Chennai: Several parts of Chennai city in Tamil Nadu face acute water shortage and trying to make use of this opportunity are water tankers that have hiked the price by two times.

Many have even started considering daily bath a luxury and finding adequate water for doing laundry and dishwashing has become a nightmare.

A central Chennai resident Kumar B Das said he is spending around Rs 2,500 on water tankers per month, apart from the money that goes for purchasing bottled drinking water.

"I have started reusing utensils by wiping them with a cloth or tissue after first use. That saves much water. Body sprays have become dear to me," the IT professional said.

Raveendranath, a member of a residential association said they had to depend on private tankers for supply as the government metro water tankers take 2 to 3 weeks to turn up. Private operators have hiked the rates and are demanding Rs 3,000 to 5,000 per truck load of water, he claimed.

A deficit rainfall during the 2017 northeast monsoon and failed monsoon in 2018 has resulted in depletion of ground water and near drying-up of major water bodies, and has pushed residents at the mercy of water-tanker operators.

Amid the shortage, chief minister K Palaniswami, deputy chief minister O Panneerselvam, ministers and officials took part in a meeting on Wednesday to review water supply. Officials, however, declined to divulge what transpired at the meeting.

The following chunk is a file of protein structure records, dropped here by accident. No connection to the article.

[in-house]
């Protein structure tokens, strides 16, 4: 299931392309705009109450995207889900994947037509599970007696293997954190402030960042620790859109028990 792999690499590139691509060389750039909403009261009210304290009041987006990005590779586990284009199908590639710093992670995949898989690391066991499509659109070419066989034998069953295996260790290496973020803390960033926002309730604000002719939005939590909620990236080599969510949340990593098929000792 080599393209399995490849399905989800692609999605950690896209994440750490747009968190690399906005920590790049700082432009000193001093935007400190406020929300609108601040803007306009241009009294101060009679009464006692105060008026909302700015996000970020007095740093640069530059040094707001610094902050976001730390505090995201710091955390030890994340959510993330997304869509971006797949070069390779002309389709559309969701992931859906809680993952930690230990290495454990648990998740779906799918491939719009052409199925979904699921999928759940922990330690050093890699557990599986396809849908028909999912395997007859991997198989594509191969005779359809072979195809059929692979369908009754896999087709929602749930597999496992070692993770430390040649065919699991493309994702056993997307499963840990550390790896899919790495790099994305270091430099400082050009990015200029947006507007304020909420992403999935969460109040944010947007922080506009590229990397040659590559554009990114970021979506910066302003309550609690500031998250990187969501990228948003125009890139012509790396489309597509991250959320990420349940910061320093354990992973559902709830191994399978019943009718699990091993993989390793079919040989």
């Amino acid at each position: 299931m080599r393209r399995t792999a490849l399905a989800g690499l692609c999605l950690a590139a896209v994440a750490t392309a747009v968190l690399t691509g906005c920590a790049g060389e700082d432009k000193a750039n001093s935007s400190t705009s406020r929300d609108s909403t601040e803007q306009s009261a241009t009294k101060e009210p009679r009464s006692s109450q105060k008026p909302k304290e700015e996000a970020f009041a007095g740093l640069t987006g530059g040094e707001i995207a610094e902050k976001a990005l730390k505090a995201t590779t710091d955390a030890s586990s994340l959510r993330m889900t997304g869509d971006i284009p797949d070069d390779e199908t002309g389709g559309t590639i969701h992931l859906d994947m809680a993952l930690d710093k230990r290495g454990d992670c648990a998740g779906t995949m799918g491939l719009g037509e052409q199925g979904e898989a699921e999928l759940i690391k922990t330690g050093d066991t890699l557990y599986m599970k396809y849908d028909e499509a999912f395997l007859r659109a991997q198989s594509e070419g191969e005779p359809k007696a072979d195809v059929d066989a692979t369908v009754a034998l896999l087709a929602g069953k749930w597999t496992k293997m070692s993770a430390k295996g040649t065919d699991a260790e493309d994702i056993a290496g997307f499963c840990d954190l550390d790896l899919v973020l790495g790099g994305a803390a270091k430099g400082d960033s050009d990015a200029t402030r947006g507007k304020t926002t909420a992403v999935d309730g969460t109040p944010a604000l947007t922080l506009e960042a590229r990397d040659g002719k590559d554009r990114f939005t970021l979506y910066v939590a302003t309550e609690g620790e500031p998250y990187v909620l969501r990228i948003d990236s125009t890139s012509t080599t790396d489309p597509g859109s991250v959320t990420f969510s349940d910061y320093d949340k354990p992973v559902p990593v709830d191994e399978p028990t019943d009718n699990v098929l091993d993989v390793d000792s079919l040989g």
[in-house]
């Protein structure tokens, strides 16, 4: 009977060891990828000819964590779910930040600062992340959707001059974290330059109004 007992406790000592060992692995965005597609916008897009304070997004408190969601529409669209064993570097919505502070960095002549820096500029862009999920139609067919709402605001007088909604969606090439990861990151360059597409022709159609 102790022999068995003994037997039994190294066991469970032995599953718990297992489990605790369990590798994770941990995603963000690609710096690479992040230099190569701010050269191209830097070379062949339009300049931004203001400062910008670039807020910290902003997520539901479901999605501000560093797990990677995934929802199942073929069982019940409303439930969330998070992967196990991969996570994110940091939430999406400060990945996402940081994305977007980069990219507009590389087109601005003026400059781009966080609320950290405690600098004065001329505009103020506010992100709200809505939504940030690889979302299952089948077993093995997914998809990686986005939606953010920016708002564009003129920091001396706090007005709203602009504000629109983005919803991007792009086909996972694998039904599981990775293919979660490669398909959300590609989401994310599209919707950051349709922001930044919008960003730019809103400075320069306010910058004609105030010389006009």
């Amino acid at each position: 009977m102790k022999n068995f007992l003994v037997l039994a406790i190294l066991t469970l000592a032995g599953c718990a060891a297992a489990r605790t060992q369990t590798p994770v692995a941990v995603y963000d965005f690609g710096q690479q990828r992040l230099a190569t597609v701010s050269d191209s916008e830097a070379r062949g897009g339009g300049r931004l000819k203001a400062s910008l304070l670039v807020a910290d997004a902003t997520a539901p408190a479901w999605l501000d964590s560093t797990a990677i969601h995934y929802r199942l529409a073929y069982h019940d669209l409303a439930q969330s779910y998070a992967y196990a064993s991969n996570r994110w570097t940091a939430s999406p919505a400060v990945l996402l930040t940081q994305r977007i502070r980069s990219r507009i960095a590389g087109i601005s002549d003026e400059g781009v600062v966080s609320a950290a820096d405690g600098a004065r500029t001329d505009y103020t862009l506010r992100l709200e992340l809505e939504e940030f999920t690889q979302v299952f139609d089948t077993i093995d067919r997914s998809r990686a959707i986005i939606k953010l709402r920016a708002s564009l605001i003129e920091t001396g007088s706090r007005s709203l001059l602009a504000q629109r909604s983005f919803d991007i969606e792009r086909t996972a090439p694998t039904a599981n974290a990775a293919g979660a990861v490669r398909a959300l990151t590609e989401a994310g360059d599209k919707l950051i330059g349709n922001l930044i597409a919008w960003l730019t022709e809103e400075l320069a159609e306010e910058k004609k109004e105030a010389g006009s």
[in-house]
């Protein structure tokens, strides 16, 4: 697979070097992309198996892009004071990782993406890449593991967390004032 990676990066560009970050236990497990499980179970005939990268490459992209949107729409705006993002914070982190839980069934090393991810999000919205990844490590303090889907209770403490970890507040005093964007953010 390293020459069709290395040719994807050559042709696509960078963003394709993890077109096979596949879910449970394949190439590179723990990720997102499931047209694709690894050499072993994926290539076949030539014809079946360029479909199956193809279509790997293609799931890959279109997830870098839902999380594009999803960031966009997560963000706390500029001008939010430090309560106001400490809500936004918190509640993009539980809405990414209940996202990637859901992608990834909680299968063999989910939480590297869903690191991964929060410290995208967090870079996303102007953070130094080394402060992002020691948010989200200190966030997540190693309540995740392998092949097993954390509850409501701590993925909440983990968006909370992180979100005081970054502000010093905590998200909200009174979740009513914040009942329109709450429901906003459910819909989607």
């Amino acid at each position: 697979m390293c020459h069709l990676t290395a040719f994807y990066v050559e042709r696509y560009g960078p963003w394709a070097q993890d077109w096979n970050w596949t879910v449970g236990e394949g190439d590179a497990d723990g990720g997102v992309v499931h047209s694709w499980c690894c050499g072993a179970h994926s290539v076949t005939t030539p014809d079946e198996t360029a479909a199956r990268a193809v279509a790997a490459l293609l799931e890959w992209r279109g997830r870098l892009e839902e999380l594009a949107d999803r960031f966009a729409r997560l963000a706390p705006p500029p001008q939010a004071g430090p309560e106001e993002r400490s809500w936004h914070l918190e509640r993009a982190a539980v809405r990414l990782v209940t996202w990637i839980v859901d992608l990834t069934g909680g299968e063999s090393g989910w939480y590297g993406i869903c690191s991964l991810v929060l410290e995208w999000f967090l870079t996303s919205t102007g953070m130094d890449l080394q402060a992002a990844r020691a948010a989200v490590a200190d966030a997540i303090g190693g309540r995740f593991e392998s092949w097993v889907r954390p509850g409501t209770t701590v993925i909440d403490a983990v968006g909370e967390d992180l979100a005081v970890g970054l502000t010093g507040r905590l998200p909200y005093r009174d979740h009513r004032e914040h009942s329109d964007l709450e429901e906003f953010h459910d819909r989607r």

Residents and activists allege that the efforts of the state government in water conservation have proven to be a damp squib.

A senior official in Chennai Metropolitan Water Supply and Sewerage Board (CMWSSB) that supplies water to the city told PTI that compared to other metropolitan cities Chennai is in a disadvantaged location because of lack of any perennial rivers.

"We are doing our best and focusing on water distribution, supply and finding alternative sources to meet the growing demand of Chennai. We plan to set up two desalination plants - capacity of 150 million litres of water per day (mld) and 400 mld - is in the pipeline," the official said.

Presently, the city has two desalination plants with a capacity of 100 mld each.

Meghala, a maid and a resident of a slum in south Chennai, said the state of those in the low-income groups is distressing.

"My income is around Rs 6,000 a month. The water I require every other day is 20 pots, each costing Rs 10. Easily Rs 3,000 is gone for a month," Meghala said.

Early this year, 24 districts, including Chennai, were declared drought-affected by the state government. CMWSSB has around 900 water tankers, each taking 10 trips, to supply water to the city.

As on May 29, the combined water storage in four major lakes of Chembarambakkam, Poondi, Redhills and Sholavaram that supply water to the city is 76 million cubic feet as against 2,964 mcft last year, according to the CMWSSB. The per day supply to Chennai is 525 mld (both through pipes and tankers), a number reduced from 800 mld, the official said.

Calling the crisis human-induced, Jayaram Venkatesan, convener of Arappor Iyakkam, a city-based NGO fighting against corruption, said this would not have been the situation if at least 20 water bodies were maintained properly.

"These water bodies are not desilted, garbage is thrown, construction waste is dumped, sewage is let in, encroachments are another big issue," Venkatesan said.

Proper maintenance would help in groundwater recharge as well as water-storage capacity during rains, he said.

Chennai and its neighbouring Kanchipuram and Thiruvallur districts have over 3,000 large and small water bodies.